Moving 37,500 adults who are currently insured out of the state Medicaid HUSKY A Program and requiring them to buy their own health insurance on Access Health CT, the new Connecticut health insurance exchange marketplace, isn’t such a bad idea.

The Office of Policy and Management (OPM) says the annual savings to the state now providing health care to those on the program who would migrate to the state Exchange, will be $180 million a year.

In addition to the potential savings, a new generation of savvy health care consumers could also be an outcome.

The legislature’s Appropriations Committee has not acted on the proposal since it was first proposed by Governor Malloy in the FY 2014-2015 biennium budget. Husky advocates are concerned that paying cash for insurance premiums will be an additional burden to families trying to make ends meet, and they question whether the change will mean more limited benefits, co-payments, and deductibles and less access to dental, vision and medical transportation services. They worry HUSKY participants will opt out of insurance protection completely.

The Connecticut Health Foundation has estimated that a family of three with an annual income from $25,975 to $36,131 would pay $1,800 dollars annually in premiums for health insurance plans purchased on the state Exchange.

Under the Patient Protection and Affordable Care Act (ACA), federal subsidies will be available for the premium payments for the plans, including tax credits applied in advance to lower premiums. The credit will be sent directly to the insurance company and applied to the premium. These “affordability” stipends will be determined by family income. OPM is also looking at options to supplement the federal tax credits and help pay premiums through the savings realized through the Husky change.

Access Health CT is open to private insurance carriers and is attracting new models in health care delivery. HealthyCT is one, the first health insurer to file on the Exchange with a co-op style nonprofit health plan that features a patient-centered model of care not offered under any of the state Medicaid programs.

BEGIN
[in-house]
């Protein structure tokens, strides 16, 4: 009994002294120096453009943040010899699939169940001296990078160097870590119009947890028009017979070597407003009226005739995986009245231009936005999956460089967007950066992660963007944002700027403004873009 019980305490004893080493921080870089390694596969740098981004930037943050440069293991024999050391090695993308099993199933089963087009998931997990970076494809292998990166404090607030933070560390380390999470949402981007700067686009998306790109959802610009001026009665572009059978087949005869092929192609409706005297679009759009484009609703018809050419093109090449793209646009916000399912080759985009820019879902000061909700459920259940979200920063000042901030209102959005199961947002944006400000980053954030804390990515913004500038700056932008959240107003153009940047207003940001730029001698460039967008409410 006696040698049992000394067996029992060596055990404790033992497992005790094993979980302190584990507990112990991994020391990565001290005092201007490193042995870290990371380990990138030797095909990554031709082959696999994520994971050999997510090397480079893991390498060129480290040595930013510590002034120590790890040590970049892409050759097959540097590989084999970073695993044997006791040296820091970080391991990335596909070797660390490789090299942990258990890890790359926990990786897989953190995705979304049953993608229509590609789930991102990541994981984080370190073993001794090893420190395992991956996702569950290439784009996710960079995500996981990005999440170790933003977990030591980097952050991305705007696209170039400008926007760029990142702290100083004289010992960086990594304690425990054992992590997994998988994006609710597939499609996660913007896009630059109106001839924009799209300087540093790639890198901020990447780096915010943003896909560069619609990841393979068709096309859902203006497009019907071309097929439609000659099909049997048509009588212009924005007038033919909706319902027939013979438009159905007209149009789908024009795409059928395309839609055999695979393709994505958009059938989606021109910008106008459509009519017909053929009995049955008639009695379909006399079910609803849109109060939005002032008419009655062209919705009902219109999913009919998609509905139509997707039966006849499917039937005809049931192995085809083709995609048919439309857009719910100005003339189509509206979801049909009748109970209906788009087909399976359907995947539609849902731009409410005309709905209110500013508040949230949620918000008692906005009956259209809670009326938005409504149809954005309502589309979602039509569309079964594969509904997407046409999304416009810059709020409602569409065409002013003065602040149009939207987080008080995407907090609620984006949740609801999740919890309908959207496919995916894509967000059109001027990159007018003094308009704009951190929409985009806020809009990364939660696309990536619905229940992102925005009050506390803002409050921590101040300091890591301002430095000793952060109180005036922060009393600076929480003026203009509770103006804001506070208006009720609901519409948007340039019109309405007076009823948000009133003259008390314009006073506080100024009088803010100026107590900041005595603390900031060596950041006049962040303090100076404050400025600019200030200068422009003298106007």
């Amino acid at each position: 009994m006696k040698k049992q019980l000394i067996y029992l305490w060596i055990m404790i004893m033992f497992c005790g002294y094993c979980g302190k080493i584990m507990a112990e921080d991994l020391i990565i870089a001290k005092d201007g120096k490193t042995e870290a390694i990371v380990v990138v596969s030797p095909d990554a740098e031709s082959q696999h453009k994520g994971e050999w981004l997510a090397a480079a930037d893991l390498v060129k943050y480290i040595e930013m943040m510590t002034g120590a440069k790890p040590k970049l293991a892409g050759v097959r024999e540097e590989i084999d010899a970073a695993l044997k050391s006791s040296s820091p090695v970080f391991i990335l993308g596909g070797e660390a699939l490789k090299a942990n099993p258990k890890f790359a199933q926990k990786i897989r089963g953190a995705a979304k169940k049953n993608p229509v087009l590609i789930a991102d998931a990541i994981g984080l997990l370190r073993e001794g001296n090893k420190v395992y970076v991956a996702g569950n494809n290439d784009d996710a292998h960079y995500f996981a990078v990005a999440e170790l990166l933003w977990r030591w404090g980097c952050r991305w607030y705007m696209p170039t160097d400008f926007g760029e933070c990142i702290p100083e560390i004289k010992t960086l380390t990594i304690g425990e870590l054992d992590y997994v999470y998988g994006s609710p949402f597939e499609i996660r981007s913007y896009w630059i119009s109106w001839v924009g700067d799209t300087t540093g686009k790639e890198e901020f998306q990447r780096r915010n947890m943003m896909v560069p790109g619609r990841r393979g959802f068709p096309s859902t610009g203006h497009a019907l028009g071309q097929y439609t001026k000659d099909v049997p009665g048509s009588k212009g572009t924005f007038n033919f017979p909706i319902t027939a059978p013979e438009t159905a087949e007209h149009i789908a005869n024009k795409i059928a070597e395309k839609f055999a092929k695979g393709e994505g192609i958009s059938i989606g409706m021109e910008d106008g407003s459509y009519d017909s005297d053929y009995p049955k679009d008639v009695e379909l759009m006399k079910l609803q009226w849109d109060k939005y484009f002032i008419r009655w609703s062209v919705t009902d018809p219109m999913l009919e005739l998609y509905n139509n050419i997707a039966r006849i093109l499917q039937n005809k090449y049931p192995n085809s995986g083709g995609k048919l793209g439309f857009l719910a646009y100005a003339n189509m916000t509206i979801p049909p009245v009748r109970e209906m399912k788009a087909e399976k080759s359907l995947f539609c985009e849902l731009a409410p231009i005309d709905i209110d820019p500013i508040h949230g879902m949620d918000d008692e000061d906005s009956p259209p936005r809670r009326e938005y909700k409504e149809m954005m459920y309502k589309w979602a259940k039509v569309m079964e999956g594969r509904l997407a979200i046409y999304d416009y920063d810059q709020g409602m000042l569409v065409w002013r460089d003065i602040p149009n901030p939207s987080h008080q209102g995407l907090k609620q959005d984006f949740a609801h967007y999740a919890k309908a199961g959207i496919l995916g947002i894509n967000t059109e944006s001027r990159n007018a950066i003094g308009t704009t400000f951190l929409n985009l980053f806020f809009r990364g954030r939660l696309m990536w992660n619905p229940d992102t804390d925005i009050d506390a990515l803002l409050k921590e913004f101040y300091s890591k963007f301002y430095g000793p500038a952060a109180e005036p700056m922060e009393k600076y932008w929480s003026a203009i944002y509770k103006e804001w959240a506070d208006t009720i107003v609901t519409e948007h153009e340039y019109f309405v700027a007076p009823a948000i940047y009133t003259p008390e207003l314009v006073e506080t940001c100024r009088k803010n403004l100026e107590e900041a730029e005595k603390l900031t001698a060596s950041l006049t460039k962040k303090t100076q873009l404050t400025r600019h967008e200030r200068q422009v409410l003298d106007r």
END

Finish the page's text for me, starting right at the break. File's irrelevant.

Consumers “shopping” for health insurance on Access Health CT will also be able to tailor plans to their own unique health care needs.  The criteria for “benchmark plans” and “minimum essential benefits” required under the ACA must be met in the plans offered in the Exchange, and the insurance rates proposed by health insurers have to be approved by the state health insurance department. Plans will cover many preventive services, including domestic violence and BRCS genetic testing and counseling and 26 covered preventive services for children, including special autism care, adolescent depression screening and obesity screening. Many are at no cost.

Access Health CT is working with state health advocates like the Universal Health Care Foundation to ensure that the CT Exchange is responsive, and public outreach and advocacy through “navigators” and “assisters” is now available to guide consumers.

The ACA is now law and guarantees health insurance protections, enabling almost anyone to secure lifetime health insurance coverage. To work, it requires realignment of how both health care and health insurance is delivered.

Juan A. Figueroa, former state representative and gubernatorial candidate who is a leading health care advocate, thinks that safeguards are key. “The ACA is the law of the land and whether we like it or not, it is shaping the debate on health care delivery from this point on. Having said that, a basic premise of the Law is the availability of health insurance products that are of decent quality and affordable to those that historically could not afford them. The Exchange is one place where the safeguards need to exist and be meaningful to ensure meaningful access.”

Instead of just stopping all conversation on change to how Medicaid Husky Part A functions as part of the conversation, let’s look at this as a way to develop more informed health care consumers.

A Hartford native, Madelyn Colon writes on political and public policy issues that impact the state Latino community. She has worked in local government and politics for more than 30 years, and holds a B.A. from Wesleyan University and an MPA and MBA from the University of Hartford. 

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